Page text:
Children instinctively know what makes a satisfactory story: if that knowledge isn't coded into our genes, it's certainly wired into our brains. But I've been wondering what else in my childhood has fed into my writing self, and I realise that one thing I'm grateful for is childhood paper games.
Adverbs: The first person draws say ten lines across the page, then on the left-hand side writes a vertical column of ten quantities - a hatful of, a fathom of, a milligram of - and folds it to hide them, so only the lines show, not the words. The next writes a column of adjectives and folds over, the third writes nouns, fourth verbs, fifth adverbs, prepositions, (indirect) object, (direct) object. When it's unfolded you have the basic elements of ten mad sentences, though you may need to tweak the prepositions before you read them aloud: 'A mouthful of motherly ping-pong tables waltzed distractedly towards Richard Nixon holding a machete.' It would probably give a nervous breakdown to the doctrinaire avoider of adjectives and adverbs - the kind who takes endless Creative Writing courses but never actually reads. The rest of us just enjoy it.
Dictionary: Not Call My Bluff, but made-up words, the madder the better. The first person writes a made-up word and hands the paper on. The next person writes a definition below it, complete if they like with faux-grammatical details and invented illustrative quotation, and folds over the word. The third reads the definition and writes a new word for it, folds over the definition, and hands it on so the next person will write a definition for their new word, and so on. Some chains of word-and-meaning evolve a long way from their origins, others stay remarkably true to the kind of thing the first word evoked. A lot keep one foot in convincingness, so they sound like IKEA product names, words that Tolkein discarded as too silly, or what you think Pingu might be saying. Which isn't coincidental: we have a hard-wired sense of what the building-blocks of language are. This is like building a house out of bricks which are actually cake, or designing some mythical beast: tiger's tail, eagle's wings and tortoise's paws, but you still know it's an animal.
Bouts Rhymées: You start by writing a line of poetry in an agreed metre (iambic tetrameter, as in 'The boy / stood on / the burn/ing deck', is traditional), and hand it on. The next person writes a second line which rhymes ('He wished that he had washed his neck') , and then a third which doesn't rhyme ('But now it really didn't matter'). They then fold over all but the last non-rhyming line, and pass it on. The third person writes a new, rhyming line, to make second line of that couplet ('The main mast fell with quite a clatter') , and then the first line of a new one ('Oh help! the boy cried with a shriek'), and so on. However daft or dire the resulting verse (let's not call it poetry), learning to manipulate words so they rhyme and scan is incredibly good training for learning to manipulate the sound and rhythm of any writing.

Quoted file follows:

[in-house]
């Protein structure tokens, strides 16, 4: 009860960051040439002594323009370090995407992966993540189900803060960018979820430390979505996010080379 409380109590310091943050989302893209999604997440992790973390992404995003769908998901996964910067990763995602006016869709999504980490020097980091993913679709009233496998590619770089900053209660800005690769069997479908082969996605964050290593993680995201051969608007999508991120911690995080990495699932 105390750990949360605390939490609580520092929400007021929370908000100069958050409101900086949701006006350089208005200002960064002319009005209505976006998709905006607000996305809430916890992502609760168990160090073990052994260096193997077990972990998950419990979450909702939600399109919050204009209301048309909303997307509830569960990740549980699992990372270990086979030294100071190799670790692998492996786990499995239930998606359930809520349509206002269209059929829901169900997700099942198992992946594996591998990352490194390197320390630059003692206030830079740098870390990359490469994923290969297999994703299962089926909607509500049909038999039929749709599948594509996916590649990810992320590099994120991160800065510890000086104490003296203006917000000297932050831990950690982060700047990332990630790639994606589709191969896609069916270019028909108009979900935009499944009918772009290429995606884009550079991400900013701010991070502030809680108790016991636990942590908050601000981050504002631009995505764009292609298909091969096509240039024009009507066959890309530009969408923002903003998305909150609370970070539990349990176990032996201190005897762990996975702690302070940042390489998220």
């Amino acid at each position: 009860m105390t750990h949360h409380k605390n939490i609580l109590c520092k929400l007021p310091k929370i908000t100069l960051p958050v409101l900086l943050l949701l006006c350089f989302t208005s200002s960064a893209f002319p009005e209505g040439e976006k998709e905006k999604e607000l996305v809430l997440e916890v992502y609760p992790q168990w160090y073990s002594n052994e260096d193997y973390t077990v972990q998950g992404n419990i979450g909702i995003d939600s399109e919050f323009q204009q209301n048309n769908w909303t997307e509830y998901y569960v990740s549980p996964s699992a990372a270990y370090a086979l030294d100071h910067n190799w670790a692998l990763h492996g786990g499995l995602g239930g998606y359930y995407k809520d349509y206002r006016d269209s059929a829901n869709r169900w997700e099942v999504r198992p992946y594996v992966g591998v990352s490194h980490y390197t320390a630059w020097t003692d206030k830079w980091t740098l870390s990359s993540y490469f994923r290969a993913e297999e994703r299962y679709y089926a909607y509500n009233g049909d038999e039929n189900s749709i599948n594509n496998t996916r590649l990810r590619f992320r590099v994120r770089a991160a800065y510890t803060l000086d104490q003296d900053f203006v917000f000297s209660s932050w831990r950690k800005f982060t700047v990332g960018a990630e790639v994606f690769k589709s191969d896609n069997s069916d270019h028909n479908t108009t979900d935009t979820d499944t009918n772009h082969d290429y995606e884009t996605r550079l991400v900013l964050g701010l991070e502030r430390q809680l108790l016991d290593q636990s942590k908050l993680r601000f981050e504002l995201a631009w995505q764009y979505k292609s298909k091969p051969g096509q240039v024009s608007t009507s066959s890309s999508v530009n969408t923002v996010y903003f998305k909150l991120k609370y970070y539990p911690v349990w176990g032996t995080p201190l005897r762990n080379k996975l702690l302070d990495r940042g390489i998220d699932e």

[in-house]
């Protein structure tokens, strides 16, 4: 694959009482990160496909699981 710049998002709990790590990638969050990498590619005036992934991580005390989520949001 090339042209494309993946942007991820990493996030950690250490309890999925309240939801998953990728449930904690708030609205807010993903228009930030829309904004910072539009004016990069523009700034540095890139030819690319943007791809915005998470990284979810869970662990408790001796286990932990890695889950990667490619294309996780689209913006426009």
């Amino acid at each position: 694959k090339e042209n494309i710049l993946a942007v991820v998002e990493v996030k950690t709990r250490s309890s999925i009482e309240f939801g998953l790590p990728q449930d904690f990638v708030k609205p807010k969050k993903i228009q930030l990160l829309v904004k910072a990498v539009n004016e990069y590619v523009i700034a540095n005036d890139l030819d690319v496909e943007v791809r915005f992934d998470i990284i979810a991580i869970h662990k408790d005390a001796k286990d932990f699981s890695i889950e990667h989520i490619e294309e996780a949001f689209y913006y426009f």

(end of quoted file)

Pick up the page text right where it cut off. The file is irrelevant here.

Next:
Surrealist Poetry: The Oulipo gang played this, apparently. Fold the paper in half lengthways and open it again, to give you a line down the middle. On the LH side of the paper you write the first line - say 'The black crow flies' and hand it on. Opposite it on the RH side the next person writes a line reversing as much of the meaning as possible ('A white sparrow swims') and then continues with another line below it ('slowly among the weeping leaves'). They fold the paper downwards so the top line (crows and sparrows) can't be read, and only that second line is visible, and hand it on. The third person writes a reversed version of that across on the LH side: 'swiftly beyond the laughing twigs' and another line below it ('where gold threads shimmer' ), then folds over , hands it over, ('no dross clinkers rattle'.) .. It's up to your conscience - and your taste for a struggle - how closely or loosely you insist on the "opposites" being. When it's all unfolded you have two, side-by-side poems (and these usually do feel like poems) of wonderful, surreal sense. It makes connections where the writers couldn't possibly have meant them, and it's salutary to realise how much of a poem is what the reader makes of the words and their juxtaposition: The black crow flies /swiftly beyond the laughing twigs /
Title and Paragraph: The first person writes an invented title and author, and hands it on. The next person writes a paragraph from that book and folds over the title; the third reads the paragraph and gives it a new title and author, folds of the paragraph, and so on. The Pratislovickirika Incident by Otto Plog, Not Wisely but Too Well by Pandora Rosemeathe, or With Faithful Fowling Piece in Hand, Memoirs of a Duck-shooting Life by Maj. Gen. Sir Crombie Smythe-Gordon (Retd.) are the kind of thing we handed on for the next person to write paragraphs for. Voice is one of my most cherished technical tools: The Mathematics of Love has two narrators of different genders and centuries, and one review praised its 'bilingual dexterity'. For that, clearly, my thanks go to Otto Plog, Pandora Rosemeathe, and the Major General.
PS: inventing those titles makes me realise how the standard booktrade genres have changed since I was ten. Now it could also be Winning Balls by Wayne Broome, as told to Jonathan Smugge, Hard Man in Helmand by 'Joe Crown', Oh No, Where Have I Put My Choos? by Sacha Brilliant, or Bashed-Up Brat, my life in Hell by Jane Brown.